North Korea’s reconnaissance satellite operation office has been officially designated as a military intelligence organization, according to state news agency KCNA. The office, located at the Pyongyang General Control Centre of the National Aerospace Technology Administration (NATA), commenced its mission on Saturday. It is responsible for collecting intelligence and will report acquired information to the reconnaissance bureau at the army and other major units, KCNA reported.
On November 21, North Korea claimed to have successfully launched its first military spy satellite, which supposedly transmitted images of the White House, the Pentagon, U.S. military bases, and “target regions” in South Korea. However, Pyongyang has not released any actual imagery captured by the satellite, leading to debate about its actual capabilities among analysts and foreign governments.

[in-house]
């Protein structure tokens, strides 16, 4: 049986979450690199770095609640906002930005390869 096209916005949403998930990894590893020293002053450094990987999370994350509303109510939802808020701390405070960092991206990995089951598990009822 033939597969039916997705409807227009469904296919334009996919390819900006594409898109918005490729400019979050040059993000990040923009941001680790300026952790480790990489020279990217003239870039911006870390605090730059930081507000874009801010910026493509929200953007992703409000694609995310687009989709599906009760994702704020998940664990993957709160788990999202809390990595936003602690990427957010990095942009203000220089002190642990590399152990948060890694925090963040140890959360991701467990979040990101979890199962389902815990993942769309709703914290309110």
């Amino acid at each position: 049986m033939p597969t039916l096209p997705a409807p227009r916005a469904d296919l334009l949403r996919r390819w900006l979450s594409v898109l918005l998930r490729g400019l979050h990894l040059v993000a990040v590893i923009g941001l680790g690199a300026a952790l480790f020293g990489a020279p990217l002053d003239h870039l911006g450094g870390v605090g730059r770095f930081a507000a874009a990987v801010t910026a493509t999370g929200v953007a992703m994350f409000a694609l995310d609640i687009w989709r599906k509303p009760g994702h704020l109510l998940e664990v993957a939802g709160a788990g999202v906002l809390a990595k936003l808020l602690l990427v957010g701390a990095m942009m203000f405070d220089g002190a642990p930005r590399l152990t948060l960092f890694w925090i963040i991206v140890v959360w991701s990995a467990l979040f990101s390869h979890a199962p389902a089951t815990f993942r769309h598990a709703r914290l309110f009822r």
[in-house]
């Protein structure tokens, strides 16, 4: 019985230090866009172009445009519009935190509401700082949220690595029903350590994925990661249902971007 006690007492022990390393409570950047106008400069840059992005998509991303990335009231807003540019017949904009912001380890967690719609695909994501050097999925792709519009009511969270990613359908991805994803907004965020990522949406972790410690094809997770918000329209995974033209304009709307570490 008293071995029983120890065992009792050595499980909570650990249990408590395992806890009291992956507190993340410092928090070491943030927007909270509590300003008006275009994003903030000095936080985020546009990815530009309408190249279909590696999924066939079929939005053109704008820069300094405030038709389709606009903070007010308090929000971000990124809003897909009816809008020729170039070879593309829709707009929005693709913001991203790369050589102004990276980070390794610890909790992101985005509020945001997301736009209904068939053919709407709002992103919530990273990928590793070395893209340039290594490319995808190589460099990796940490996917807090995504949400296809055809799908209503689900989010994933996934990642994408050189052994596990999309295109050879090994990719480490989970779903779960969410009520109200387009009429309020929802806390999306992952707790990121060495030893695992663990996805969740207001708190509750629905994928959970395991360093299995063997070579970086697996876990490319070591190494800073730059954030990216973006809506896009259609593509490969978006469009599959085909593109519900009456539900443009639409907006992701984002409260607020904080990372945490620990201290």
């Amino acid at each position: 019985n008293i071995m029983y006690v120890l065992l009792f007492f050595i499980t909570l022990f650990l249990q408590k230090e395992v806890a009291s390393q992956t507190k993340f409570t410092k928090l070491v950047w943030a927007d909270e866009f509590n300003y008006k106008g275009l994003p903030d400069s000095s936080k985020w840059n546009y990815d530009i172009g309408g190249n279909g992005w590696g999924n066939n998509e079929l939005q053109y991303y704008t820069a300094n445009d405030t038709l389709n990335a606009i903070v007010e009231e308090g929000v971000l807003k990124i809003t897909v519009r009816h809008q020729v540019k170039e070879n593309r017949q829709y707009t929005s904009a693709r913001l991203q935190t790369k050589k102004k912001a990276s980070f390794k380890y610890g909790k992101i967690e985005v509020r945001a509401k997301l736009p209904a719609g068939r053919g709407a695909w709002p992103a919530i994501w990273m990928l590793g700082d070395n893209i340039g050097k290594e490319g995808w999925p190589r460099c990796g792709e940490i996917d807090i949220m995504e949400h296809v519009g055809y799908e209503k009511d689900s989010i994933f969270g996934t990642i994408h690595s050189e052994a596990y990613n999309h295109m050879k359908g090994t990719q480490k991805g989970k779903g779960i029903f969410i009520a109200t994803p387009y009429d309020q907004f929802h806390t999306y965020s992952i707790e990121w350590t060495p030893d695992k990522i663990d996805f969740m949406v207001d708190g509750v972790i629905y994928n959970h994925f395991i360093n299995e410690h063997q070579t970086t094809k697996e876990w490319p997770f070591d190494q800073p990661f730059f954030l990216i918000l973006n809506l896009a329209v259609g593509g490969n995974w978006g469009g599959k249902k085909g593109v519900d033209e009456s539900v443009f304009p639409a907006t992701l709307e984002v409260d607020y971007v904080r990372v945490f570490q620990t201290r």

In a separate article, an unidentified North Korean military commentator, as reported by KCNA on Sunday, blamed the breakdown of the military confidence-building agreement on South Korea. North Korea justifies its spy satellite launch as a common practice among other countries. The article also criticized South Korea’s own recent military reconnaissance launch, calling it self-contradictory.
South Korea, on the other hand, recently launched its first spy satellite into orbit from California’s Vandenberg Space Force Base, utilizing a SpaceX Falcon 9 rocket. The country has contracted with the American company to launch a total of five spy satellites by 2025, with the aim of increasing surveillance over the Korean peninsula.
Following Seoul’s suspension of a 2018 military accord between the two Koreas in protest of North Korea’s spy satellite launch, the latter announced plans to deploy stronger armed forces and new weapons on its border with the South last month.
For more information, contact Jihoon Lee in Seoul; edited by Jonathan Oatis.
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